TO: Batchellerville Bridge Action Committee Members
FROM: Peter Van Avery
DATE: August 1, 2010

The Batchellerville Bridge replacement project, 11 years in the planning, is under way at last! Harrison & Burrowes Bridge Constructors of Glenmont, NY, has kicked off the project by clearing trees and other vegetation from what will be the new bridge's west abutment. H&B won the contract with a low bid of $46.6 million, $12 million under the state Department of Transportation's estimate.

Even though the year is more than half over, the lake community will see significant progress before the winter break. Four piers will be finished, with several others in various stages of construction. Because steel girders are now available in longer lengths than in the 1920s, when the old bridge was built, the new span will require only 12 piers vs. the 20 that support its deteriorating predecessor.

The Batchellerville Bridge carries Saratoga County Route 98 across Great Sacandaga Lake at Edinburg and is a vital gateway to the southern Adirondacks. The replacement project will run until Spring 2014. The new bridge will be open to traffic in 2013, with the old bridge demolished the following year. The structure will be 3109 feet long.

As it swoops across Great Sacandaga Lake at its mid-point, the new bridge will offer a dramatically different profile from its predecessor. While the latter is low and flat, the new structure will rise to a high arch out in the center, giving most sailboats ready access to both halves of the lake for the first time in the reservoir's 83-year history. Only the smallest sailboats can pass under the existing structure.

At the tip of the arch, County Route 98 will be 50 feet 8 inches above the water (vs. 32 feet now). Since the concrete/steel structure beneath County Route 98 will extend down 8 feet 8 inches, this will provide a vertical clearance of 42 feet for sailboats. (These measurements assume that the lake is at 768 feet above sea level -- its highest target level. As the reservoir discharges water during the summer, the water level will drop and the vertical clearance increase.) The old bridge has a vertical clearance of only 15 feet.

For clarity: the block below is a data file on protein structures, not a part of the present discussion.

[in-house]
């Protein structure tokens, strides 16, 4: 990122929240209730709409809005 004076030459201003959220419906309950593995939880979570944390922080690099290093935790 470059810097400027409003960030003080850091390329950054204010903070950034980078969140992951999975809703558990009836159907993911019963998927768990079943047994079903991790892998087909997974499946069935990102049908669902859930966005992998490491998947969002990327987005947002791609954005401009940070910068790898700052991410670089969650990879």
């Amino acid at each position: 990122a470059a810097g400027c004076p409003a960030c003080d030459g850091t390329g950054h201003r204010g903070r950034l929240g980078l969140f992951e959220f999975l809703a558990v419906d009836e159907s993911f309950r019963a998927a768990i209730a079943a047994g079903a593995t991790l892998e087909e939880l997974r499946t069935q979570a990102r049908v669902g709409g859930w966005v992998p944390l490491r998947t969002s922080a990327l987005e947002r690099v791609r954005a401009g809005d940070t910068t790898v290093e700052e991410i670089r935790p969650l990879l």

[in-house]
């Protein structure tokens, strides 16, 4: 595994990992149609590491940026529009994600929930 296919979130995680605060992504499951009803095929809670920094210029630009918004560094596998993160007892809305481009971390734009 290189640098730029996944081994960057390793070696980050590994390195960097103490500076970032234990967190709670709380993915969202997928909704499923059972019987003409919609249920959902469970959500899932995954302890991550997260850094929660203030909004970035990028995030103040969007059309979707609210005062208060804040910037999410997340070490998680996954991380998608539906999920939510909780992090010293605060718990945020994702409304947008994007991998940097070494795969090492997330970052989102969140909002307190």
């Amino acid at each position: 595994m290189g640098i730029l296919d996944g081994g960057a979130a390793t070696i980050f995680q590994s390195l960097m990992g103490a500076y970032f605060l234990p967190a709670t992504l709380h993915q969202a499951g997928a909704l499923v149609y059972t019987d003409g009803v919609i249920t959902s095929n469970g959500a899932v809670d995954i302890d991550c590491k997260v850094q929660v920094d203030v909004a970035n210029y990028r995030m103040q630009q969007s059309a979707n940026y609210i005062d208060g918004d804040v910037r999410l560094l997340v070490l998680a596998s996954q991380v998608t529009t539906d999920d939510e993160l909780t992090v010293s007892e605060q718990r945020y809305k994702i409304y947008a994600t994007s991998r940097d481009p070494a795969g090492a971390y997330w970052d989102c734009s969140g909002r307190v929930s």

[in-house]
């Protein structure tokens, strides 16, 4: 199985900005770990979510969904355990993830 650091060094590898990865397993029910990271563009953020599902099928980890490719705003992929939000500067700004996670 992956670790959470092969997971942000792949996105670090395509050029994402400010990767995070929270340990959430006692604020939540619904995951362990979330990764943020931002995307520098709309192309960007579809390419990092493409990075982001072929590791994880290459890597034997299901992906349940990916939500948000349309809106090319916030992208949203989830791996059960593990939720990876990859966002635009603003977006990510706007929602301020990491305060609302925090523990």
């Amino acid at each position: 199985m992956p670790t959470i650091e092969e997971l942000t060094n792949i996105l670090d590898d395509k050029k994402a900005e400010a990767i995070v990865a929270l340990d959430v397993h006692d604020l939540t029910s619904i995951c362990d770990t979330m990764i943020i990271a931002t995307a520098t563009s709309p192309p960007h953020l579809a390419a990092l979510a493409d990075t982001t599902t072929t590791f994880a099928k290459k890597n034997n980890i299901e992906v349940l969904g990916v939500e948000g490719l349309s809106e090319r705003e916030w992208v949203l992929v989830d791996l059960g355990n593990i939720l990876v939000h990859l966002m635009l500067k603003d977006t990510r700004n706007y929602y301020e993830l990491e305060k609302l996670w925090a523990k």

The new bridge also will be substantially wider than the old one: 40 feet vs. 28 feet. It will feature two 11-foot-wide (vs. two 10-foot wide) travel lanes and two 5-foot-wide (vs. two 3-foot-wide) shoulders. On its north side, it will have a 5.6-foot-wide raised sidewalk (vs. none on the old bridge). The BBAC was the first organization to push for that sidewalk, which was not in the state Department of Transportation's original plans. It will give pedestrians access to one of the best views in the Adirondack Park.

The new bridge will be built less than 15 feet away from the old one. The east abutment will be raised 6 inches and the west abutment 6 feet. The latter change will require the realignment of two roads at the west abutment that provide access to neighboring homes. At the east abutment, where the bridge intersects with South Shore Road, the existing Y-shaped intersection will be converted into a T-shaped intersection.